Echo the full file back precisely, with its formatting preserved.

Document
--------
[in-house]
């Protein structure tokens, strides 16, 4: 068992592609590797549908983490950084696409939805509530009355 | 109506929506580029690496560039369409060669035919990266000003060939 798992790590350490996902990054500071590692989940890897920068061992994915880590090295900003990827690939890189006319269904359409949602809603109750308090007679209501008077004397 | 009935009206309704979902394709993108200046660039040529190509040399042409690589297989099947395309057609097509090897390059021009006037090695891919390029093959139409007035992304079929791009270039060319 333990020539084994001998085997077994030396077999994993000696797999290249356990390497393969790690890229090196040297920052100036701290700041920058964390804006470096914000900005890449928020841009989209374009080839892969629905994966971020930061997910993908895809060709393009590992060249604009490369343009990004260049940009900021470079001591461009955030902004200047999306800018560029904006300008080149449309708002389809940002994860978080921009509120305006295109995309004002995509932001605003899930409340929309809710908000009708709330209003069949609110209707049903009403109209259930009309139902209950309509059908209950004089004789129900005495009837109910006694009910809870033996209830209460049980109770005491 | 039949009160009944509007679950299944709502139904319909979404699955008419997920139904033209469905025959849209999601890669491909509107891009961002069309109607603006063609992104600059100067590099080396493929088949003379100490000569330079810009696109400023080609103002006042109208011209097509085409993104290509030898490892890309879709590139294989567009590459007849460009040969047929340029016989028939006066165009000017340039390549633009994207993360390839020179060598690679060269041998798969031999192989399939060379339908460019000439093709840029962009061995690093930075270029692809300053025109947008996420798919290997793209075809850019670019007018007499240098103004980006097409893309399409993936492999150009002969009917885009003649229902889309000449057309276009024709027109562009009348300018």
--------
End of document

[in-house]
């Protein structure tokens, strides 16, 4: 068992592609590797549908983490950084696409939805509530009355 | 109506929506580029690496560039369409060669035919990266000003060939 798992790590350490996902990054500071590692989940890897920068061992994915880590090295900003990827690939890189006319269904359409949602809603109750308090007679209501008077004397 | 009935009206309704979902394709993108200046660039040529190509040399042409690589297989099947395309057609097509090897390059021009006037090695891919390029093959139409007035992304079929791009270039060319 333990020539084994001998085997077994030396077999994993000696797999290249356990390497393969790690890229090196040297920052100036701290700041920058964390804006470096914000900005890449928020841009989209374009080839892969629905994966971020930061997910993908895809060709393009590992060249604009490369343009990004260049940009900021470079001591461009955030902004200047999306800018560029904006300008080149449309708002389809940002994860978080921009509120305006295109995309004002995509932001605003899930409340929309809710908000009708709330209003069949609110209707049903009403109209259930009309139902209950309509059908209950004089004789129900005495009837109910006694009910809870033996209830209460049980109770005491 | 039949009160009944509007679950299944709502139904319909979404699955008419997920139904033209469905025959849209999601890669491909509107891009961002069309109607603006063609992104600059100067590099080396493929088949003379100490000569330079810009696109400023080609103002006042109208011209097509085409993104290509030898490892890309879709590139294989567009590459007849460009040969047929340029016989028939006066165009000017340039390549633009994207993360390839020179060598690679060269041998798969031999192989399939060379339908460019000439093709840029962009061995690093930075270029692809300053025109947008996420798919290997793209075809850019670019007018007499240098103004980006097409893309399409993936492999150009002969009917885009003649229902889309000449057309276009024709027109562009009348300018």